I do have one mildly faith-based reservation about executions, which is simply this: for the life of me, I can't seem to recall Jesus ever killing anyone. Of course, this simply reveals my bias towards Judeo-Christian mythology.
    In sum, it seems to be a fairly complex issue with no easy answers. Thus, I would lean towards life imprisonment, as that would provide the best chance of rectifying any wrongful convictions–you can't commute the death penalty once it's performed.
    Personally, I feel as though many crimes are horrific enough to warrant such a penalty–but if one innocent is wrongly executed, the state, and by extension, the citizens of that state, are guilty of murder. I'd prefer not to be a part of that.

    August 27, 2010 at 3:06 pm | Report abuse |
  9. IdahoMark

    We really aren't that concerned with the guilt or innocence of the recipient of state sanctioned killing. If there happens to be innocents killed erroneously, many times that's acceptable collateral damage – it's for the greater good.

    It seems hypocritical to be anti capital punishment yet be for ANY type of war, including WWII, or an act of violence that prevents a violent crime from being committed (police sniper shoots killer on a bus that's already killed several passengers and is about to squeeze the trigger again).

    August 27, 2010 at 3:08 pm | Report abuse |
  10. dddddddddddddd

    what happened to the good old fashioned samurai sword. hanging is so western of them, lame!

    August 27, 2010 at 3:09 pm | Report abuse |
  11. Cujosmom

    As a grad student in applied behavioral science concentrating in criminal justice and social problems, I have heard many liberal professors argue that the death penalty doesn't deter murder and it is more expensive than supporting someone for life in prison. My question to them and others is... How do you know that the death penalty doesn't deter murder? That is, how can we account for all those people whose only reason not to kill is fear of the consequence like the death penalty? There is no way to prove that murder hasn't been contemplated by many but only carried out by those that get caught.

    August 27, 2010 at 3:09 pm | Report abuse |
    • Jasta

      I'll take up the question. First I'd like to agree there is ambiguity about how many people would commit murder/violent crimes if the death penalty did not exist. But the premise of your questions assumes that people necessarily think of the negative consequences of committing a crime before doing so. I don't feel that's always the case. We'd also have to exclude those with varying levels of psychosis from those who would change their actions based on change in punishment.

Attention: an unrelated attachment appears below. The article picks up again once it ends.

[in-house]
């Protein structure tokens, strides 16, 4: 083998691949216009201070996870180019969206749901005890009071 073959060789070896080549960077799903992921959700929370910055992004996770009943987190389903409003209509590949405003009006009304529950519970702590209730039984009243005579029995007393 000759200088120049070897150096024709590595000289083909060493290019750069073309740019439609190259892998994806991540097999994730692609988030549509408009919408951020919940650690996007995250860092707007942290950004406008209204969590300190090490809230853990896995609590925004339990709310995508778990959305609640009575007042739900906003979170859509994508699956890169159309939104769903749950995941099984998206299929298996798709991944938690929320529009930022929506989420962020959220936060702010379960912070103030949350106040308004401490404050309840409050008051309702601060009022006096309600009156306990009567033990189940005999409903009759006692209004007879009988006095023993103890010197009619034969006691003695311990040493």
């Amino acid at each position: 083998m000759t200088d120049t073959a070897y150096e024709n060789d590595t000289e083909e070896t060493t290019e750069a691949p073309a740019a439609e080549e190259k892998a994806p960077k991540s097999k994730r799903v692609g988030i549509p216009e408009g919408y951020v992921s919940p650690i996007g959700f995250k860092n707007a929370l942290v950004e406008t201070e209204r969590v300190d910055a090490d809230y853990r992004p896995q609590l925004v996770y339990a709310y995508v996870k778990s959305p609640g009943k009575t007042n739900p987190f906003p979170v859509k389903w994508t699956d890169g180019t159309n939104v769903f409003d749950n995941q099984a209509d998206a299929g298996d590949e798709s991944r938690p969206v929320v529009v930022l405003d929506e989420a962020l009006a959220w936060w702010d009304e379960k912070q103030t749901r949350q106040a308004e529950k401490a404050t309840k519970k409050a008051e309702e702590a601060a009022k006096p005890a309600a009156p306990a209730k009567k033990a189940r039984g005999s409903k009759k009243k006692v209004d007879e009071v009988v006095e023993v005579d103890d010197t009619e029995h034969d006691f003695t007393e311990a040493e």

I'd actually also like to bring in 2 or 3 strike laws in many states, which actually has had negligible impacts in the states in which it's been enacted on recidivism rates. Instead there's actually some evidence that criminals on the last strike are most desperate and are willing to conduct more desperate acts in their final crime. Likewise I don't think that it's an unfair leap to state that those knowing they'd be facing life in prison and/or death would feel they had 'nothing to lose' in a crime instead of fear of retribution.

      One has to look at the REASONS why crimes are committed instead of just focusing on how to punish those who do so. Deterrent or not, does the death penalty seem to be reducing violent crimes since its reinstatement in 1976? We should be focusing on the front end instead of the back end as our prisons are becoming more and more crowded with mandatory minimums and tougher sentencing with all the expense it incurs for taxpayers yet our crime rate is effectively the same now as it was in 1970.

      August 27, 2010 at 4:05 pm | Report abuse |
  12. Dave

    Eye for an Eye. If someone is guilty with unfalliable evidence of committing a brutal murder they should also be brutally murdered. If someone goes to jail for selling pot, they should have someone sell pot to them 🙂

    August 27, 2010 at 3:13 pm | Report abuse |
  13. EvidenceBase

    I've never understood why we don't have anesthesiologsts anesthetize the prisoner first prior to lethal injection, electrocution or hanging...

    August 27, 2010 at 3:13 pm | Report abuse |
  14. Eric of Reseda

    You know, in journalism, it's sometimes nice to include the WHY, as in, WHY were these two men executed? I would think that would be pretty significant in any debate on the death penalty.

    August 27, 2010 at 3:26 pm | Report abuse |
  15. Neal

    You can never justify killing of another person. Kill the crime , not the criminal.

    August 27, 2010 at 3:27 pm | Report abuse |